MERIDEN — A group of investors plans to submit an application this week to open a medical marijuana manufacturing operation on South Broad Street.
Central Connecticut Health Ventures confirmed with city officials that it plans to apply for a license that would lead to opening a manufacturing facility. The company, which registered with the secretary of the state on Oct. 30, includes David Smith, a Wallingford businessman; Adam Stern, a Cheshire resident; Jerry Farrell Jr., a Wallingford lawyer, former town councilor and former state Department of Consumer Protection commissioner. Norton Arbelaez and John Kocer, who own a marijuana manufacturing firm in Colorado known as River Rock, are also involved.
“It’s something that they came in to discuss late last week,” said City Manager Lawrence J. Kenzior. “They have identified a property in Meriden and (City Planner) Dominick Caruso is reviewing that to see if that zone for the property allows that sort of use.”
Smith, who is involved in hotel and conference center management, declined to talk in detail until the application is submitted Friday. He did, however, note that he has interest “both from a therapeutic and business perspective.”
The property, at 500 S. Broad St., is the former home of the International Silver Co. The 400,000-square-foot building, zoned for light industrial purposes, houses an electronics recycling firm that recently announced it is downsizing its operation, a mortgage foreclosure servicing company, and Fosdick Fulfillment Corp. Fosdick recently relocated much of its operation to Berlin. Master’s Manna, a nonprofit agency that provides food and other services to the needy, recently received Zoning Board of Appeals approval to move into the building and plans to occupy nearly 30,000 square feet.
Central Connecticut Health Ventures is proposing an initial use of 50,000 square feet, which could expand to 300,000. The company anticipates beginning with 50 workers and expanding to “several hundred,” according to a fact sheet submitted to Kendzior and other city officials. The company is “committed to filling at least 65 percent of our workforce with Meriden residents.”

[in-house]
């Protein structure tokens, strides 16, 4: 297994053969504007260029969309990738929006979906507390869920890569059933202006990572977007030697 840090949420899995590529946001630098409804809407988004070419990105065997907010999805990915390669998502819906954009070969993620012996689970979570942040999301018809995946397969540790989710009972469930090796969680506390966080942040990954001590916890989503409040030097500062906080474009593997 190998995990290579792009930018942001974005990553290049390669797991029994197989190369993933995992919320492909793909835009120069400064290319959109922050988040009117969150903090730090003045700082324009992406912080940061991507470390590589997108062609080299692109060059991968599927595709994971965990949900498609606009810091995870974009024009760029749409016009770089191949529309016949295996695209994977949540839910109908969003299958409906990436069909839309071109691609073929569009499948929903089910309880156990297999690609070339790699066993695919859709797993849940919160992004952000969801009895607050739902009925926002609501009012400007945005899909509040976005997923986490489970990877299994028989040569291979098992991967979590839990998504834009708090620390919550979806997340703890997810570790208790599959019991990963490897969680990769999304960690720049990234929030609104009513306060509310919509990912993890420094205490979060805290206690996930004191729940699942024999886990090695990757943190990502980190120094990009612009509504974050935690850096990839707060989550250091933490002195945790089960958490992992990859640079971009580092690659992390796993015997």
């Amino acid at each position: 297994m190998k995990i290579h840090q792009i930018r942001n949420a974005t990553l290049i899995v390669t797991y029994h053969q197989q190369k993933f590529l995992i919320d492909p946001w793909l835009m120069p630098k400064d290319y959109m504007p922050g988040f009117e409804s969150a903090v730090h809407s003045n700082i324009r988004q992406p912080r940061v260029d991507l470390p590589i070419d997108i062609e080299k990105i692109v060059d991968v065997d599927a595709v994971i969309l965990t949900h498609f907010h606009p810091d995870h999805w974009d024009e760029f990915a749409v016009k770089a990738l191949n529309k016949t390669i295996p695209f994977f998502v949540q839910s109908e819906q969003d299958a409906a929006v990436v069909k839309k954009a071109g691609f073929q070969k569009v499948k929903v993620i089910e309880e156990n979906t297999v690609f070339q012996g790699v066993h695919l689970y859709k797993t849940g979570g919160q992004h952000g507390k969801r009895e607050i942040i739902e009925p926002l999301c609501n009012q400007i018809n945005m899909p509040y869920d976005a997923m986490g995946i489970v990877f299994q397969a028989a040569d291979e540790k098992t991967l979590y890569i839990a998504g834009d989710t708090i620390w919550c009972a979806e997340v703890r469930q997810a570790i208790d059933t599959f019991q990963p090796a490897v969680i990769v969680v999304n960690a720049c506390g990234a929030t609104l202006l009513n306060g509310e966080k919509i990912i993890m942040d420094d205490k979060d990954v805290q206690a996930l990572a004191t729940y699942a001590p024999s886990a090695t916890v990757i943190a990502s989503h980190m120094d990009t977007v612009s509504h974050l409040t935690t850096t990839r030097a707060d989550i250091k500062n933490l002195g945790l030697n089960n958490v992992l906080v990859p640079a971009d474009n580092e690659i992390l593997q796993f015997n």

State legislation passed in May allows Connecticut to have between three and 10 marijuana producers, which will be the only groups authorized to manufacture marijuana. Three to five dispensary applications will be chosen, which will be the only firms allowed to sell marijuana. Applications are due Friday. Only one had been submitted for marijuana production by Tuesday and there were none for dispensaries.
Under the new law, marijuana can be prescribed to treat cancer, glaucoma, HIV or AIDS, Parkinson’s disease, multiple sclerosis, epilepsy, Crohn’s disease, post-traumatic stress disorder and other medical conditions.
Applicants have only had since September to begin the process, following the necessary approval by the legislature’s Regulation Review Committee. The rules were created by the Department of Consumer Protection, which also regulates the medical marijuana program.
The process includes a $25,000 application fee, which is not refundable. There is an additional $75,000 licensing fee and producers must have $2 million in an escrow account.
“It is our hope to be able to make our selections for both producer and dispensary facility licenses by around the first of the year,” Consumer Protection Commissioner William M. Rubenstein said earlier this year.
The group proposing the Meriden location expressed confidence in their application.
“We believe that we will present the most qualified application to receive one of the three licenses under consideration,” the group wrote in its filing with the city. “Our manufacturing partner, River Rock of Denver, Colorado is recognized as the national leader in this industry, specifically focused on medically effective strains of marijuana ...”
Farrell’s responsibilities will include ensuring “that the operation exceeds all regulatory standards.” The other managers “are all responsible and successful businesspeople,” the group wrote.
The state Code of Ethics includes a “revolving door” policy that prohibits former state employees from representing companies for compensation before their former state agencies for a period of one year. Farrell served as Consumer Protection commissioner from 2006 to 2011.
When licensed, medical marijuana growing operations will be required to donate 5 percent of their annual returns to community-based and charitable operations.
So far, 1,309 patients have been certified to receive medical marijuana in the state..
Other communities where medical marijuana producers are seeking licenses include Middletown, West Haven, Bridgeport, Watertown and Newington.
Caruso said he was comparing the city’s zoning regulations with the state statute Tuesday to make sure the production of medical marijuana is an allowed use.
“It seems like it’s more of a manufacturing production situation,” Caruso said, comparing it to a medical manufacturing company like Pfizer. “The regulations show that it is pretty well-governed by the state under the statutes. Everything has to be indoors, with tight security.”
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